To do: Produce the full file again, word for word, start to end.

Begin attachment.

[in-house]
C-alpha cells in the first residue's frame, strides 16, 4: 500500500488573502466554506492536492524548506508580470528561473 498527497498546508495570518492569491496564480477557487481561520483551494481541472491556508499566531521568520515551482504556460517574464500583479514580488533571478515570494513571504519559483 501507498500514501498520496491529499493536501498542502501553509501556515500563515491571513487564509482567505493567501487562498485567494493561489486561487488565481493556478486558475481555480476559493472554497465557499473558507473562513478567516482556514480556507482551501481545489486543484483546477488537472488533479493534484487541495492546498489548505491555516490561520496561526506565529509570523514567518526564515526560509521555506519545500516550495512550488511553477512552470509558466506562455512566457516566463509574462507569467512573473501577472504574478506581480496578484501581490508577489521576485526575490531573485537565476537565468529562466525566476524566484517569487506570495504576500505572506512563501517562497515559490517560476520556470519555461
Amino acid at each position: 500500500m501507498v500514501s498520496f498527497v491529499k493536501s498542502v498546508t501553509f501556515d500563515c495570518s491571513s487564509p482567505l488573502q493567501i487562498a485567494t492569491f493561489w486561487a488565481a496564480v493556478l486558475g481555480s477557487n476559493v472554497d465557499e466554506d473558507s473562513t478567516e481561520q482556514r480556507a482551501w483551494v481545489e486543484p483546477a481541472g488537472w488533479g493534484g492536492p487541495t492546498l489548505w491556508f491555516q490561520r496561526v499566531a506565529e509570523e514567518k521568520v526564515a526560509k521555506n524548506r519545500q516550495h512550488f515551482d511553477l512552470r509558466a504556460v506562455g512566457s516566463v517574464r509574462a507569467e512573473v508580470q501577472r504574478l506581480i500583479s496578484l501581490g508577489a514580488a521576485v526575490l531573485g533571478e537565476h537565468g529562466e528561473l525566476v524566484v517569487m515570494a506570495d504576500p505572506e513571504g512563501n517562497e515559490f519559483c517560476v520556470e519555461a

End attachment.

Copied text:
[in-house]
C-alpha cells in the first residue's frame, strides 16, 4: 500500500488573502466554506492536492524548506508580470528561473 498527497498546508495570518492569491496564480477557487481561520483551494481541472491556508499566531521568520515551482504556460517574464500583479514580488533571478515570494513571504519559483 501507498500514501498520496491529499493536501498542502501553509501556515500563515491571513487564509482567505493567501487562498485567494493561489486561487488565481493556478486558475481555480476559493472554497465557499473558507473562513478567516482556514480556507482551501481545489486543484483546477488537472488533479493534484487541495492546498489548505491555516490561520496561526506565529509570523514567518526564515526560509521555506519545500516550495512550488511553477512552470509558466506562455512566457516566463509574462507569467512573473501577472504574478506581480496578484501581490508577489521576485526575490531573485537565476537565468529562466525566476524566484517569487506570495504576500505572506512563501517562497515559490517560476520556470519555461
Amino acid at each position: 500500500m501507498v500514501s498520496f498527497v491529499k493536501s498542502v498546508t501553509f501556515d500563515c495570518s491571513s487564509p482567505l488573502q493567501i487562498a485567494t492569491f493561489w486561487a488565481a496564480v493556478l486558475g481555480s477557487n476559493v472554497d465557499e466554506d473558507s473562513t478567516e481561520q482556514r480556507a482551501w483551494v481545489e486543484p483546477a481541472g488537472w488533479g493534484g492536492p487541495t492546498l489548505w491556508f491555516q490561520r496561526v499566531a506565529e509570523e514567518k521568520v526564515a526560509k521555506n524548506r519545500q516550495h512550488f515551482d511553477l512552470r509558466a504556460v506562455g512566457s516566463v517574464r509574462a507569467e512573473v508580470q501577472r504574478l506581480i500583479s496578484l501581490g508577489a514580488a521576485v526575490l531573485g533571478e537565476h537565468g529562466e528561473l525566476v524566484v517569487m515570494a506570495d504576500p505572506e513571504g512563501n517562497e515559490f519559483c517560476v520556470e519555461a